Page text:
With the estimated increase of 39 residences whose development has already been approved, this would see the total phosphorus concentration in the western basin of the lake increase to more than 4.6 ?g/l; if the 30 residences whose construction is possible are added to this, the phosphorus concentration in the western basin of the Lake would reach approximately 4.8 ?g/l. Within the framework of this modelling we will assume that all these residences are seasonal. These developments would correspond to increases in the total phosphorus concentration in the western basin of Lake Pemichangan of 65% and 71% respectively, compared to the estimated natural concentration.
Given that no new inputs were indicated for the eastern basin of the Lake, the situation there remains unchanged.
We must not forget that an increase of 50% in concentration compared to the estimated natural concentration should not have a very noticeable effect on the aesthetic quality of lake water or the oxygen concentration in lake water. An increase of 100%, on the other hand, would result in the strong probability that there would be a noticeable reduction in water clarity and an oxygen deficiency in water at the bottom of the lake (Hutchinson et al.. 1991). What follows then is a decline in the aesthetic quality of the lake water and a reduction in the quality of life of the lake trout. Let us recall that Michael et al. (1996) associated a reduction in the value of the lakeshore properties to a reduction in the clarity of lake water.
The development carried out since 1996 should see an increase in the levels of phosphorus in the western basin of the Lake of roughly 15% and they should increase to almost 20% when residences are built on the lots whose development has been approved. This increase in the total phosphorus concentration could see a reduction in lake water clarity somewhere in the range of 20% which will likely be noticeable by the users of the body of water.
The western basin of the Lake seems moreover more particularly sensitive to anoxia. Our data show indeed that, in certain years, the concentration of oxygen at the bottom decreases on the side of the concentration preferred by lake trout (4 mg/l) and even on the side of tolerable minimal concentration (2 mg/l). There is, therefore, a risk that anoxia problems will develop before reaching the increased phosphorous threshold of 100% as suggested by the scientific literature. Anoxia in a large area would decrease the volume of the habitat of the lake trout, the productivity of the wildlife and the fishing interests of the Lake. Significant anoxia would involve the release of phosphorus which has accumulated in the sediment on the lake bottom. This situation does not need addressing now, but it must be considered in order to avoid an accelerated deterioration of the current situation involving the Lake.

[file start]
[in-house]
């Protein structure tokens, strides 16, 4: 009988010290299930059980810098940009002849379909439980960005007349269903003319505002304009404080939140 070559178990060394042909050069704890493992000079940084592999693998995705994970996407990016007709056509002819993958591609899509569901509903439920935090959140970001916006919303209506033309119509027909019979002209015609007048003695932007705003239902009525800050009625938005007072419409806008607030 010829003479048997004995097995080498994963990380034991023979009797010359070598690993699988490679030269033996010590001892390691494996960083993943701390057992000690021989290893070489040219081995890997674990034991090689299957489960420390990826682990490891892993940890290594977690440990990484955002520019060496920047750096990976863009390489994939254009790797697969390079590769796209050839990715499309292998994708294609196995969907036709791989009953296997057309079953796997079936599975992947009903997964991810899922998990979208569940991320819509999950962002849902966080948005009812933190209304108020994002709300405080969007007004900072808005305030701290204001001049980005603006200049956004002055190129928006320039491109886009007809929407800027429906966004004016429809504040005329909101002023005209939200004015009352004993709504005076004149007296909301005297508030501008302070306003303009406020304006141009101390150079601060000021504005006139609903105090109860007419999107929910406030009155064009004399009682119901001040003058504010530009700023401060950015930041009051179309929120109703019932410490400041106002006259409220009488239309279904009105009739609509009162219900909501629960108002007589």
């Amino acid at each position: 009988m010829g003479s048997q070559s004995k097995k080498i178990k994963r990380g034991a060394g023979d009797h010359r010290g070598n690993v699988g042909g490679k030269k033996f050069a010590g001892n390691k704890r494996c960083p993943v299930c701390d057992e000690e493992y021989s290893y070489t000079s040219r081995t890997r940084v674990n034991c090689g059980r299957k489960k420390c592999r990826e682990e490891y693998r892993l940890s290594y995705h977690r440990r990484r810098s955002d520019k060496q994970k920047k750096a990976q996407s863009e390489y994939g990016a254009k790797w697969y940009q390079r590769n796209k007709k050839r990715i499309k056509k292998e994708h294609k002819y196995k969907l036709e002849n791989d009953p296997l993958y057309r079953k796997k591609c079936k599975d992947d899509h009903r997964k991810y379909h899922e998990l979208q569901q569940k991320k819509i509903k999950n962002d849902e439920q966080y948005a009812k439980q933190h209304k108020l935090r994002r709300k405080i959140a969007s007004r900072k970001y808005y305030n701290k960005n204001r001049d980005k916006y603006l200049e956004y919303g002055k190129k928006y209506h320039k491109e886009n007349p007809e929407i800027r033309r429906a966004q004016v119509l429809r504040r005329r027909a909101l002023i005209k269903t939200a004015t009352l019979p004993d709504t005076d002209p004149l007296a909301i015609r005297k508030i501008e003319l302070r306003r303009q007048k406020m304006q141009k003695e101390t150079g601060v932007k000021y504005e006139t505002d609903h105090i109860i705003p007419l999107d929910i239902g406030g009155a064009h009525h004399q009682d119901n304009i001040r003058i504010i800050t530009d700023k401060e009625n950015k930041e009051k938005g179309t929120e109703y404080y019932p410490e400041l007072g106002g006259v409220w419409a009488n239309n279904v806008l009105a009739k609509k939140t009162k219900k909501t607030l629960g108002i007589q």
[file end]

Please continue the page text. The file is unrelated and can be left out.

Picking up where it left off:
It is urgent to control the phosphorus levels on the western basin of the lake. Already, modelling makes it possible to predict that the existing development will involve going beyond the recommended threshold. At the rate of development recorded between 1996 and 2003 the increase in the phosphorus concentration in the western basin of the lake could reach the threshold of 100% in less than 10 years. Such an increase should involve a noticeable diminution in the clarity of the lake water, a major indicator of quality, and the risk of anoxia in the water at the bottom of the lake would increase very significantly.
To these concerns one must add that of the development of periphytic vegetation on the surface of the rocks on the lake bottom, lake trout’s reproductive habitat. Our data suggest indeed that lakes with high mineral bearing water, as is Lake Pemichangan, are particularly susceptible to the development of this type of vegetation. It can reach high densities which radically reduce the survival of eggs which are deposited there, at the same time reducing the reproduction of the population of lake trout which will no longer be able to self-perpetuate.
These effects will be felt gradually with the passing of years. The change will not be constant so it will seem to be imperceptible. It is on the other hand inescapable, as evidenced by the situation of several other lakes in the Outaouais region. One can choose to wait to measure the negative effects before doing something. In this case, intervening to rehabilitate will be difficult as well as very expensive and in the worst scenario impossible.
FOURNIER, H., 1999. Prédiction de la concentration de phosphore total dans l’eau du lac Pemichangan en fonction des apports de son basin versant. Société de la faune et des parcs du Québec. Outaouais. Document interne. 19p.
HUTCHINSON, N.J., B.P.Neary and P.J.Dillon, 1991. Validation and use of Ontario’s Trophic Status Model for Establishing Lake Development Guidelines. Lake and Reserve Management 7(1):13-23
MICHAEL, H.J., K.J. Boyle and R.Bouchard. 1996. Water Quality Affects Property Prices: A Case Study of Selected Maine Lakes. Maine Agricultural and Forest Experiment Station Miscellaneous Report 398. Univ.of Maine. Orono. 16p.